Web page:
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4th letter with white powder found at UCI

January 5, 2010 12:51:28 AM PST
A fourth letter containing a white powder and marked "black death" was found at University of California-Irvine Tuesday, but it was determined to be non-hazardous, like three others received in the last two days.Orange County officials said more letters may be inside the UCI mail system and could pop up in the next few days.

Four identical envelopes containing white powder and letters with the words "Black Death" were found in the last two days, two in the engineering building on Monday and two on Tuesday. The return address on all four envelopes is in Idaho.

The substance inside the letters has not been identified. It was tested and determined non-hazardous, but was sent to a crime laboratory for further testing.

Hazardous-materials teams responding to the campus prepared for the worst, setting up a decontamination zone and sealing off the area.

"They turned off the heating and air-conditioning units and they closed down the elevators so that nothing is spread," said Cathy Lawhon, a UCI employee.

University spokesman Tom Vasich said the assistant dean of biological sciences and a computer sciences counselor opened the letters addressed to them Tuesday, prompting the evacuation of two offices in the natural sciences and computer sciences buildings.

Two other buildings were evacuated Monday when a professor in the social sciences department and a professor in the social sciences department opened similar letters.

The threatening letters were addressed to the UC Irvine staff and are now in the hands of the FBI.

No one was harmed by the incident, but authorities are analyzing the powder. Authorities said initial tests of the substance were negative for biological hazards.

"They're in standard legal size envelopes and, basically, the message in it just refers to black death. There's nothing personal to the professors or to the recipient," said Lawhon.

School officials don't know why the professors were targeted. The only thing the four targeted employees have in common is that they are women.

The campus is now scanning all mail more carefully.

"Warn them to look for and better screen the mail and look for these markings and so forth, but the campus receives a lot of mail and it's very simple to have an envelope that's slightly smaller than another one gets stuck in between, and somehow this made it through," said Orange County Fire Battalion Chief Michael Boyle.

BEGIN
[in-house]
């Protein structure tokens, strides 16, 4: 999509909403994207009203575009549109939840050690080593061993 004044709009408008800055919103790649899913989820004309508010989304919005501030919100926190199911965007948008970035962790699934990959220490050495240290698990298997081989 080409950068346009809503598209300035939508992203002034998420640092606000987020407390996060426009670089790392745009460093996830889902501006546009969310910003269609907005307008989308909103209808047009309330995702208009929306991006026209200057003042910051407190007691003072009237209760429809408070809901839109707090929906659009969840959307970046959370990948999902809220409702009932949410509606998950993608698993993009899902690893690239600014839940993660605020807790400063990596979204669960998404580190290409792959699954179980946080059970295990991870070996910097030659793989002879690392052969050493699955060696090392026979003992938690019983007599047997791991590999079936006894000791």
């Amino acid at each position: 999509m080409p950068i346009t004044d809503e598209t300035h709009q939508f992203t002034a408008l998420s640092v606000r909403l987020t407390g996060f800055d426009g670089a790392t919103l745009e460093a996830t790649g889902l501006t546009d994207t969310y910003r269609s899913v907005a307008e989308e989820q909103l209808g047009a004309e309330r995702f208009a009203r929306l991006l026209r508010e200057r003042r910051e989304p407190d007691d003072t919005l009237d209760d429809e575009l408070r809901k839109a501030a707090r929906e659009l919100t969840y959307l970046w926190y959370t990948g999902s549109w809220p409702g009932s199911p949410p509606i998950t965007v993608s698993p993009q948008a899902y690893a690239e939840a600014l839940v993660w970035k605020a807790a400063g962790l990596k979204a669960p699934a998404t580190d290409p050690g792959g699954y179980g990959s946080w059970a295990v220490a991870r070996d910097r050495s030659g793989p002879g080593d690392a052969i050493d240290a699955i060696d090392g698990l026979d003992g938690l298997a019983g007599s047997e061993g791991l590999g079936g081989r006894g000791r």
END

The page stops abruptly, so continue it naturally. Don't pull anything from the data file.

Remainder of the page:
Students Tuesday were angry to see more disruptions on campus as the new semester began.

"It's kind of nerve-racking because you don't know if it's going to be in your class or anything. You're kind of nervous of seeing anything like that because it's scary," said student Freddy Lopez.

Officials cautioned students and faculty in an e-mail to keep an eye out for suspicious mail, particularly if:

  • It is unexpected or from someone you do not know
  • Is addressed to someone no longer with the university or otherwise outdated
  • Contains inaccuracies in the recipient's name or title
  • Has no return address or one in which the city/state does not match the postmark
  • Is of unusual size, weight or is oddly shaped
  • Is marked with restrictive endorsements such as "personal" or "confidential"
  • Has strange odors or stains
  • Is wrapped unprofessionally or looks markedly different than mail typically arriving in your office

Authorities are looking into the possibility that the letters are tied to some type of publicity stunt. There is a movie coming out in February titled "Black Death." There is no direct link at this time, but authorities are looking into it.

The Associated Press contributed to this report.


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